Men also need to check their instinct to make assumptions about what is best for their female colleagues. “Don’t have private conversations where a woman’s pregnant and you say, ‘We’re not going to offer her that job, she’s pregnant.’ Ask her,” she says to Hoffman. “She might decide she doesn’t want to travel more, but she might decide she wants to do it. So often, we take opportunities away from women, because we assume we know what they want, rather than giving them the full opportunities they deserve.”
Patronizing as such a situation may sound, Sandberg has work experience at some of the most “progressive” companies in the world. Even progressive workplaces may fall prey to stereotypical assumptions about what women want for their lives and careers. So it’s crucial that men check their belief that they’re mind readers—or, worse, their colleagues’ parents.
Make professional connections with women
Another way that men inadvertently hoard opportunities, says Sandberg, is by avoiding situations where they might be alone with another woman. “A huge percentage of men are literally afraid to be seen one-on-one alone with a woman,” she says. “Where do you think the mentoring happens?”
The US had a national conversation about this phenomenon earlier this year when word broke that vice president Mike Pence refuses to dine alone with any woman who is not his wife. As Jill Filipovic explains in Cosmopolitan, this mindset has an enormous cost for gender equality.
“In politics, after-work dinners and drinks are where meetings are routinely held, strategies are hashed out, career advice is doled out, information is shared, and relationships are built.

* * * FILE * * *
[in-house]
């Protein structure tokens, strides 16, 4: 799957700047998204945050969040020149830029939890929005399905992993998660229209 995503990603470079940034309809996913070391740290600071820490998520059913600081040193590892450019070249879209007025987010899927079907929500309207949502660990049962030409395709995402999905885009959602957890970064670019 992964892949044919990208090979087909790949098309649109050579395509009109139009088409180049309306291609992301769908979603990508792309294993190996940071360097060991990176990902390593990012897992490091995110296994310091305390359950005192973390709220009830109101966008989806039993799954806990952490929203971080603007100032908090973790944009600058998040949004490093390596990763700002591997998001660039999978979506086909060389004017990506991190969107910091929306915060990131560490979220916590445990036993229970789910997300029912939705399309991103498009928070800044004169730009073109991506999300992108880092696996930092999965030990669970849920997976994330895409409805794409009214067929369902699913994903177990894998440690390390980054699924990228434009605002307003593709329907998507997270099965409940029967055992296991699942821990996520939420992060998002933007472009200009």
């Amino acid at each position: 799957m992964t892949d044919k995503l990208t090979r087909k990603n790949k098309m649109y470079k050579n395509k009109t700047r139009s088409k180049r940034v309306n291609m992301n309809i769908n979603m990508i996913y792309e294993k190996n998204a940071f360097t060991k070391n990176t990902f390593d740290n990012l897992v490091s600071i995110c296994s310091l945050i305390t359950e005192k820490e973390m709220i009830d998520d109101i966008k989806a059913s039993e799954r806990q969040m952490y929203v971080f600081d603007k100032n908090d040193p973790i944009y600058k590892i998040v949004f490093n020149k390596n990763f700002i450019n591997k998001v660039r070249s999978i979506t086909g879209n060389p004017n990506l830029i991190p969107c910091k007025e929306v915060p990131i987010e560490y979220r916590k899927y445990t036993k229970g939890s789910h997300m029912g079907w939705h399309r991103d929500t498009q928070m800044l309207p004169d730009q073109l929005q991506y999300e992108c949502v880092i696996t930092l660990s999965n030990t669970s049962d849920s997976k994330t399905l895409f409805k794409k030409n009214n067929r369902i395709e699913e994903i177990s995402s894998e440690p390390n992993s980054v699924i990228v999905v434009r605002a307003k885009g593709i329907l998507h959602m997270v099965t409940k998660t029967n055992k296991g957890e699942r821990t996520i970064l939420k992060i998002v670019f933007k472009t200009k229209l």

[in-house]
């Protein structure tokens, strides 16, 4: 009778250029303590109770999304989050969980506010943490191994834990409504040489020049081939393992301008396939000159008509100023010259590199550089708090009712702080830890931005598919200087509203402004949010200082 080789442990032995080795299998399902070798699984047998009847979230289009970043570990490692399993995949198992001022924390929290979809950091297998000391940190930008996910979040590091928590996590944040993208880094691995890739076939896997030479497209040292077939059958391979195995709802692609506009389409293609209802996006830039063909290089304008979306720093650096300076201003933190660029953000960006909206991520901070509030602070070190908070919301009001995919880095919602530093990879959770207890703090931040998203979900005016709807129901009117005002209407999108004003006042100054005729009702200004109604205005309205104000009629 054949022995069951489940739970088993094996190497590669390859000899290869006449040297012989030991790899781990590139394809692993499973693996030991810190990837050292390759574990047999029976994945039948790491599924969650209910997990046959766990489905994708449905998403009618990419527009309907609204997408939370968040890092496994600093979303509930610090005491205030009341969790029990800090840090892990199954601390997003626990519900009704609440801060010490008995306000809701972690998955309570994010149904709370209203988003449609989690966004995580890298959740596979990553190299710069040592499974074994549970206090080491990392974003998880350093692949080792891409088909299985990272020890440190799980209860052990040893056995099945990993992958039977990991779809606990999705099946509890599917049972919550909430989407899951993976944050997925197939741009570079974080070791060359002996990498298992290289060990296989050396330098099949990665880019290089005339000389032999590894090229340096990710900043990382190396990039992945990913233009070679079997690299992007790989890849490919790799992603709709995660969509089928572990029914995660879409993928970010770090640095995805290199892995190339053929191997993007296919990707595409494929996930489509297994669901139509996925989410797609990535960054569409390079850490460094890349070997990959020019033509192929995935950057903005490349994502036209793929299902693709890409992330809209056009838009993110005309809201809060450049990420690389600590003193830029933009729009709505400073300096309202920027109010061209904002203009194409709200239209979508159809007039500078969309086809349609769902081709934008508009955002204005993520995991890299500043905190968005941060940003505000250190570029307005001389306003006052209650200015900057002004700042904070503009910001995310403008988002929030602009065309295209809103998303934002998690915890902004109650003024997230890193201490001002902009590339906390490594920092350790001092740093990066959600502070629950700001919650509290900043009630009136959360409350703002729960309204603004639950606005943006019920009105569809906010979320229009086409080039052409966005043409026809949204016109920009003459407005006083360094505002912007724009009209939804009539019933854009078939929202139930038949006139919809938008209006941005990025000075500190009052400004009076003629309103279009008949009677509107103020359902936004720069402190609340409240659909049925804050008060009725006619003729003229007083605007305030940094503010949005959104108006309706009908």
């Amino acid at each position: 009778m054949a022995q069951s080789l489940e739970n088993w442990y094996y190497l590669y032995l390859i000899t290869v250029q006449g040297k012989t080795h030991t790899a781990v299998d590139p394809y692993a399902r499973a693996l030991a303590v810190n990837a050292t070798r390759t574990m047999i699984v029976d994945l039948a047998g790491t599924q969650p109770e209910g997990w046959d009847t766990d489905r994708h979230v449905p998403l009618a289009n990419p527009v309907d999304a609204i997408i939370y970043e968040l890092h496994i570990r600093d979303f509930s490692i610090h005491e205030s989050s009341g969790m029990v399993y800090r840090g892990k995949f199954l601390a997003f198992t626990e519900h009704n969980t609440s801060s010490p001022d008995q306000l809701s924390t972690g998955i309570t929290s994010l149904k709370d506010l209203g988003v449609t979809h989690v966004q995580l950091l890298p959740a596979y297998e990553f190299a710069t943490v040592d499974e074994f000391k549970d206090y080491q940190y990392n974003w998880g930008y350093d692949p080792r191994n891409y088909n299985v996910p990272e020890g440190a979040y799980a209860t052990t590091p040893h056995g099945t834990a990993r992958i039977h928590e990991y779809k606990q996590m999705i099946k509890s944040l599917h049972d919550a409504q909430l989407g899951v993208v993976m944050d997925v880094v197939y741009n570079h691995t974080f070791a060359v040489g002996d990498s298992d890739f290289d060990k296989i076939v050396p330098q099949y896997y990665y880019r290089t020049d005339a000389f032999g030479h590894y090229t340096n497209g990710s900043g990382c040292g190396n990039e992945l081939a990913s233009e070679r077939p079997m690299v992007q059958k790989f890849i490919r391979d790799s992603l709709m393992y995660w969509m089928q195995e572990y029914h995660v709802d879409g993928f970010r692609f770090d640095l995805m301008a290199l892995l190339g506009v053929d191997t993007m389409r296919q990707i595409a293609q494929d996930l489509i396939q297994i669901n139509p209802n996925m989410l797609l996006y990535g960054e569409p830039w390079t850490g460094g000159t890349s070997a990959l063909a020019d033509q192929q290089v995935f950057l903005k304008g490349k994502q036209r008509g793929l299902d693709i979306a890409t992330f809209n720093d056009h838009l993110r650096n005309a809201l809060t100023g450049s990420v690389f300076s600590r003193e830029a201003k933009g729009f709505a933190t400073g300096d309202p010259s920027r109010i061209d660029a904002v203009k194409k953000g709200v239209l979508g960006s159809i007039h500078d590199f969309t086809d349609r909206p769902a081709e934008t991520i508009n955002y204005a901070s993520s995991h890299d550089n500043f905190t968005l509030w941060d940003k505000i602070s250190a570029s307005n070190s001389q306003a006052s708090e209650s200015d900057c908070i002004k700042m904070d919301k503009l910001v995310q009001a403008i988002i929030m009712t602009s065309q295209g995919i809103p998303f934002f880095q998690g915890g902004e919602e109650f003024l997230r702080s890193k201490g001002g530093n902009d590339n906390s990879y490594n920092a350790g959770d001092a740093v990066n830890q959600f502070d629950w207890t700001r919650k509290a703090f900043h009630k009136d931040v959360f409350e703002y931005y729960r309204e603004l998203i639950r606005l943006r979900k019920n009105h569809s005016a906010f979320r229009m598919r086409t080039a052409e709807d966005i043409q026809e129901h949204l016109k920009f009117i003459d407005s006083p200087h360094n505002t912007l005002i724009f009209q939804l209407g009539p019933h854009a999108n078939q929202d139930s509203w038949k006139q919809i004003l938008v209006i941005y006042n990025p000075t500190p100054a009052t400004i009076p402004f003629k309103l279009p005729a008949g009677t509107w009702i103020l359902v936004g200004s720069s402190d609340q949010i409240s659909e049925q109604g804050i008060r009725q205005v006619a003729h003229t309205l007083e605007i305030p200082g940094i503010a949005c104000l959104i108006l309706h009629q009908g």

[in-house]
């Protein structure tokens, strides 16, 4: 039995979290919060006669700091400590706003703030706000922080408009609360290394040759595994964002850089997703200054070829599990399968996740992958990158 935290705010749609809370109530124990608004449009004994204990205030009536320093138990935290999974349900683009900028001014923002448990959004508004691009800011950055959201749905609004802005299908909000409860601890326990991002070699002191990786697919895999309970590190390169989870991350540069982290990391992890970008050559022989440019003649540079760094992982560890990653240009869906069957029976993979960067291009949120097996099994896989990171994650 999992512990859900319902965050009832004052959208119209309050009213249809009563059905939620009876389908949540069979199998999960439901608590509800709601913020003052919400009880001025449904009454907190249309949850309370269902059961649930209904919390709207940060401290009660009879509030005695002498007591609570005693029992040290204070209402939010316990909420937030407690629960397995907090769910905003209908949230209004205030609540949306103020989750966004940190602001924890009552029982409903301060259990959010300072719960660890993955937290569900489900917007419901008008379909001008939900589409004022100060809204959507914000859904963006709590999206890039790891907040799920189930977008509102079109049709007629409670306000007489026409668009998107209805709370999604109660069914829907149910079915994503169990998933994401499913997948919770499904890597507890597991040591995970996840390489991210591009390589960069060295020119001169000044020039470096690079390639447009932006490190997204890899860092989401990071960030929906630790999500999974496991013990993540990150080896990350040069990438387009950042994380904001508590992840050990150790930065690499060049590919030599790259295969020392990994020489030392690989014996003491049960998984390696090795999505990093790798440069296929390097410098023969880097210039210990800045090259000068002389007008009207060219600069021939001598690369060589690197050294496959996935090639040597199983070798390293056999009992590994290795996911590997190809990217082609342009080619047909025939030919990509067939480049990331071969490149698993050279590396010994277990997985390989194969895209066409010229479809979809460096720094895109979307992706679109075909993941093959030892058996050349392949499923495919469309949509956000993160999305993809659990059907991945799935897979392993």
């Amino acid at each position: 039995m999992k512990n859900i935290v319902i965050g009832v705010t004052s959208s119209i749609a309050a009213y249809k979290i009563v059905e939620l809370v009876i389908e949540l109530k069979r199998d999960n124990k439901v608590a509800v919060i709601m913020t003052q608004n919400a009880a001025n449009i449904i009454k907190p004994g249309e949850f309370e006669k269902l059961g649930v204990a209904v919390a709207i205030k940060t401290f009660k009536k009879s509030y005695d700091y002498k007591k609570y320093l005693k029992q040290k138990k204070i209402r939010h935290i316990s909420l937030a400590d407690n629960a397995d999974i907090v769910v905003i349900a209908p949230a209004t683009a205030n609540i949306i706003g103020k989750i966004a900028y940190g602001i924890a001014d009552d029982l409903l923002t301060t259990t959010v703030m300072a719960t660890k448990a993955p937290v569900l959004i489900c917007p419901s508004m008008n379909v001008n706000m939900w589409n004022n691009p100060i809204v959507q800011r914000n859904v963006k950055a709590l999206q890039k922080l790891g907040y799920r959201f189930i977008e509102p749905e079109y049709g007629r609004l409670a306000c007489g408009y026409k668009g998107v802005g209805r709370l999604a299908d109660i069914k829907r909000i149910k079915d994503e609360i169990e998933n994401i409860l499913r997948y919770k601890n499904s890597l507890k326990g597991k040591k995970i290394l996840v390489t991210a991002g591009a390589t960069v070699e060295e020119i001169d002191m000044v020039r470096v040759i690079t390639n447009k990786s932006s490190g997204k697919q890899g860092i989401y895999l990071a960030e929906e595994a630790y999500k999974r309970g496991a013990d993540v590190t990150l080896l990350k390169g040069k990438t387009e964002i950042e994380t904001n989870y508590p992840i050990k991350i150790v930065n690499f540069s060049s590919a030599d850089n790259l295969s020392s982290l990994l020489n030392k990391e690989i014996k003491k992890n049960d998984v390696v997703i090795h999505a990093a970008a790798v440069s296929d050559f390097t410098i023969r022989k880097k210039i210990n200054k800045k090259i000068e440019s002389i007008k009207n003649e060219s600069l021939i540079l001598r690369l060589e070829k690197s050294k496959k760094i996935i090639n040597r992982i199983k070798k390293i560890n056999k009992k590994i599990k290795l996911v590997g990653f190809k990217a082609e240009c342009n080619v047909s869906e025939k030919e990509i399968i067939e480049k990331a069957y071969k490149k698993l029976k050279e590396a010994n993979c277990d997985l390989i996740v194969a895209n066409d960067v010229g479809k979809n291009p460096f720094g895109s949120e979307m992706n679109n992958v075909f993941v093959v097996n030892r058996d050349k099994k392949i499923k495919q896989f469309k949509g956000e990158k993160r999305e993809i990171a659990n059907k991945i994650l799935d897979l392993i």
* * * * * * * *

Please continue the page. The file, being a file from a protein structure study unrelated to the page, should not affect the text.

If men like Pence won’t engage with women one-on-one in informal settings, it’s the women who miss out — because it’s still men who run the show. It would be awfully hard for a woman in any high-powered industry to have a same-sex-only dining rule, because there are simply so few women at the top of their fields in politics, business, technology, and law. Ladies-only lunching (or dining of any kind) would mean the inability to meet individually and informally with the overwhelming majority of leaders in your field.”
Some men may argue that they want to mentor women, but can’t for fear of appearing sexually motivated. This argument isn’t crazy, in light of this year’s highly publicized Silicon Valley sexual harassment scandals—but it is inherently sexist.
The reality is that the vast majority of straight men are fully capable of spending time alone with women without cheating or committing sexual harassment, Filipovic writes. “Perhaps men who can’t be alone with women without being sexually tempted by them are a liability, and shouldn’t be in charge of anyone or anything.”
And if men feel uncomfortable with being alone with women colleagues in a specific scenario, they can simply change the scenario. Sandberg offers a story about a partner at Goldman Sachs. “He had daughters, and he realized he was totally comfortable having dinners with men, but not women,” she says. “So he decided—no dinners.”
The same logic should apply to athletic outings, drinks, or other networking opportunities that men “don’t feel totally comfortable” partaking in with women (or, more importantly, that women are systematically excluded from partaking in with men). Another man Sandberg spoke with realized he only traveled with the young men in his office—so he made a commitment to start taking women too.
“Either way is fine,” concludes Sandberg. “You may decide—all the travel, all the dinners, no travel, no dinners—but whatever you decide make it explicit, and make it equal."